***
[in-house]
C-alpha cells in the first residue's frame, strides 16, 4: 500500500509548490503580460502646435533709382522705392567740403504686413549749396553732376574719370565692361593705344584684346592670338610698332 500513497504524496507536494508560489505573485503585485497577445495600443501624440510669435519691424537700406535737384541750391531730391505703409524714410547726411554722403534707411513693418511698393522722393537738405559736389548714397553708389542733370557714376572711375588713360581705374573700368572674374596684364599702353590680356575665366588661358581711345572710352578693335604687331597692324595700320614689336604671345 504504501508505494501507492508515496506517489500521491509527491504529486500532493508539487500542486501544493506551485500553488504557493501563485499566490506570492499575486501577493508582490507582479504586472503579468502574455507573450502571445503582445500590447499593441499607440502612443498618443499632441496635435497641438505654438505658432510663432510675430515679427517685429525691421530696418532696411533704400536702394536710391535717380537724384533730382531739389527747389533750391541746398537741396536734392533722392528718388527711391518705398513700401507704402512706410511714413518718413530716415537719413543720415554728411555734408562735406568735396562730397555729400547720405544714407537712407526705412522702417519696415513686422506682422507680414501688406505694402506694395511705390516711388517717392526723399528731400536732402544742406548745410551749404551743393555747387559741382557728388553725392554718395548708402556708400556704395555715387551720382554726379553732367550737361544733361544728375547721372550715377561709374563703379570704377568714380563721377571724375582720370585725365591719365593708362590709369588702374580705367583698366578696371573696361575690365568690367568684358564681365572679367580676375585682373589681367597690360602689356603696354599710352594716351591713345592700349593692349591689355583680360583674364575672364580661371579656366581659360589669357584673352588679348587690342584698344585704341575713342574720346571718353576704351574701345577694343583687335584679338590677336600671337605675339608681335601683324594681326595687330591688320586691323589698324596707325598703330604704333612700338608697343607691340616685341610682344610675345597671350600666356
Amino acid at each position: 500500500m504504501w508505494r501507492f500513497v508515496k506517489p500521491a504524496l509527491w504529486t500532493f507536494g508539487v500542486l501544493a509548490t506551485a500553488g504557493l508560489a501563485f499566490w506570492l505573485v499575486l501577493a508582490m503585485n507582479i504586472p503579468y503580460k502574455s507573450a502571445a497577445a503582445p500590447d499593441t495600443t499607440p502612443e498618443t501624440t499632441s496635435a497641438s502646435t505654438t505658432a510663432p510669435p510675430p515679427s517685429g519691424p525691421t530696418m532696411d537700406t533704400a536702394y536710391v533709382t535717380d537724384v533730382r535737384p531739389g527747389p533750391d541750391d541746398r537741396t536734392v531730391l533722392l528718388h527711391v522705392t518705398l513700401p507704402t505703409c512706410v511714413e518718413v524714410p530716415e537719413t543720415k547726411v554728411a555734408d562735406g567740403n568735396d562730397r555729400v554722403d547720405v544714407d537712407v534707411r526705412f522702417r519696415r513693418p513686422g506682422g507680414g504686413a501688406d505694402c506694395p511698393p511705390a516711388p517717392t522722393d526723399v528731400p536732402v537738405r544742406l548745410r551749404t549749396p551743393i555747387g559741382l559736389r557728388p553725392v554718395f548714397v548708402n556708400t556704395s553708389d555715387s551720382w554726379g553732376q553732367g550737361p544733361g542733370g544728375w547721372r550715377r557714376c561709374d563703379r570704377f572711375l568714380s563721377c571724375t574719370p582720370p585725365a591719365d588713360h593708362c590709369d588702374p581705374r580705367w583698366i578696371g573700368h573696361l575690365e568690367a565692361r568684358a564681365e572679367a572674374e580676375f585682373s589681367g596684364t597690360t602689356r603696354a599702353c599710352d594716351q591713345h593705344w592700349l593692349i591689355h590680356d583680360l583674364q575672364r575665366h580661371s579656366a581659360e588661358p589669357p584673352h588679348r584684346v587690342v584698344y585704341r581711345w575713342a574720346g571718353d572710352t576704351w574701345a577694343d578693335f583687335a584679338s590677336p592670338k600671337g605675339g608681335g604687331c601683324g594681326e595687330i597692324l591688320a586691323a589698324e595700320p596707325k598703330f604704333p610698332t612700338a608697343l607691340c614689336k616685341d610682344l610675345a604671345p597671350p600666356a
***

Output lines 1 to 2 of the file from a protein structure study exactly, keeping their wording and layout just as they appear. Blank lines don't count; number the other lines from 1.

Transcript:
[in-house]
C-alpha cells in the first residue's frame, strides 16, 4: 500500500509548490503580460502646435533709382522705392567740403504686413549749396553732376574719370565692361593705344584684346592670338610698332 500513497504524496507536494508560489505573485503585485497577445495600443501624440510669435519691424537700406535737384541750391531730391505703409524714410547726411554722403534707411513693418511698393522722393537738405559736389548714397553708389542733370557714376572711375588713360581705374573700368572674374596684364599702353590680356575665366588661358581711345572710352578693335604687331597692324595700320614689336604671345 504504501508505494501507492508515496506517489500521491509527491504529486500532493508539487500542486501544493506551485500553488504557493501563485499566490506570492499575486501577493508582490507582479504586472503579468502574455507573450502571445503582445500590447499593441499607440502612443498618443499632441496635435497641438505654438505658432510663432510675430515679427517685429525691421530696418532696411533704400536702394536710391535717380537724384533730382531739389527747389533750391541746398537741396536734392533722392528718388527711391518705398513700401507704402512706410511714413518718413530716415537719413543720415554728411555734408562735406568735396562730397555729400547720405544714407537712407526705412522702417519696415513686422506682422507680414501688406505694402506694395511705390516711388517717392526723399528731400536732402544742406548745410551749404551743393555747387559741382557728388553725392554718395548708402556708400556704395555715387551720382554726379553732367550737361544733361544728375547721372550715377561709374563703379570704377568714380563721377571724375582720370585725365591719365593708362590709369588702374580705367583698366578696371573696361575690365568690367568684358564681365572679367580676375585682373589681367597690360602689356603696354599710352594716351591713345592700349593692349591689355583680360583674364575672364580661371579656366581659360589669357584673352588679348587690342584698344585704341575713342574720346571718353576704351574701345577694343583687335584679338590677336600671337605675339608681335601683324594681326595687330591688320586691323589698324596707325598703330604704333612700338608697343607691340616685341610682344610675345597671350600666356